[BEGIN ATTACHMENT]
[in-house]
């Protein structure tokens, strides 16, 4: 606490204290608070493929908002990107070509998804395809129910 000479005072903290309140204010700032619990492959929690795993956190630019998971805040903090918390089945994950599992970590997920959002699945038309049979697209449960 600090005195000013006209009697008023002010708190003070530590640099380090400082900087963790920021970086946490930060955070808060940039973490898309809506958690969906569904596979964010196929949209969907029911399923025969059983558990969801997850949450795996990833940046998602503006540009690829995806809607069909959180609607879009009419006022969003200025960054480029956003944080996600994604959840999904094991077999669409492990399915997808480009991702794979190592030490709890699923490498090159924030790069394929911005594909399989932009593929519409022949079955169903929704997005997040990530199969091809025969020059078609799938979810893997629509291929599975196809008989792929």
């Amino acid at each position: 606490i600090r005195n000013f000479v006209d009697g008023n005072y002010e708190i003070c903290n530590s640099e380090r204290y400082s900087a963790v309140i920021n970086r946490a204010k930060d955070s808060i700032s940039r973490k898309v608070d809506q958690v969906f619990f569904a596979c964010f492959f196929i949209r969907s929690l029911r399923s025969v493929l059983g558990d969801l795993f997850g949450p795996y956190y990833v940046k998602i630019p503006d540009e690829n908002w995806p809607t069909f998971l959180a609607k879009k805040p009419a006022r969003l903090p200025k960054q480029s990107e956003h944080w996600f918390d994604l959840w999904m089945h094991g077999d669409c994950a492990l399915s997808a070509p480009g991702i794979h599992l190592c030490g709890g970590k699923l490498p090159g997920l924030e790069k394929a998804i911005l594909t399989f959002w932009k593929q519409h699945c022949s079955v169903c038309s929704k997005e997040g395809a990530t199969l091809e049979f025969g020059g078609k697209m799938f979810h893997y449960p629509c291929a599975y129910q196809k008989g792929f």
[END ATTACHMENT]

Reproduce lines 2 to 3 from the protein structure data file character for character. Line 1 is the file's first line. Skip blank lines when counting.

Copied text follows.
């Protein structure tokens, strides 16, 4: 606490204290608070493929908002990107070509998804395809129910 000479005072903290309140204010700032619990492959929690795993956190630019998971805040903090918390089945994950599992970590997920959002699945038309049979697209449960 600090005195000013006209009697008023002010708190003070530590640099380090400082900087963790920021970086946490930060955070808060940039973490898309809506958690969906569904596979964010196929949209969907029911399923025969059983558990969801997850949450795996990833940046998602503006540009690829995806809607069909959180609607879009009419006022969003200025960054480029956003944080996600994604959840999904094991077999669409492990399915997808480009991702794979190592030490709890699923490498090159924030790069394929911005594909399989932009593929519409022949079955169903929704997005997040990530199969091809025969020059078609799938979810893997629509291929599975196809008989792929």
């Amino acid at each position: 606490i600090r005195n000013f000479v006209d009697g008023n005072y002010e708190i003070c903290n530590s640099e380090r204290y400082s900087a963790v309140i920021n970086r946490a204010k930060d955070s808060i700032s940039r973490k898309v608070d809506q958690v969906f619990f569904a596979c964010f492959f196929i949209r969907s929690l029911r399923s025969v493929l059983g558990d969801l795993f997850g949450p795996y956190y990833v940046k998602i630019p503006d540009e690829n908002w995806p809607t069909f998971l959180a609607k879009k805040p009419a006022r969003l903090p200025k960054q480029s990107e956003h944080w996600f918390d994604l959840w999904m089945h094991g077999d669409c994950a492990l399915s997808a070509p480009g991702i794979h599992l190592c030490g709890g970590k699923l490498p090159g997920l924030e790069k394929a998804i911005l594909t399989f959002w932009k593929q519409h699945c022949s079955v169903c038309s929704k997005e997040g395809a990530t199969l091809e049979f025969g020059g078609k697209m799938f979810h893997y449960p629509c291929a599975y129910q196809k008989g792929f």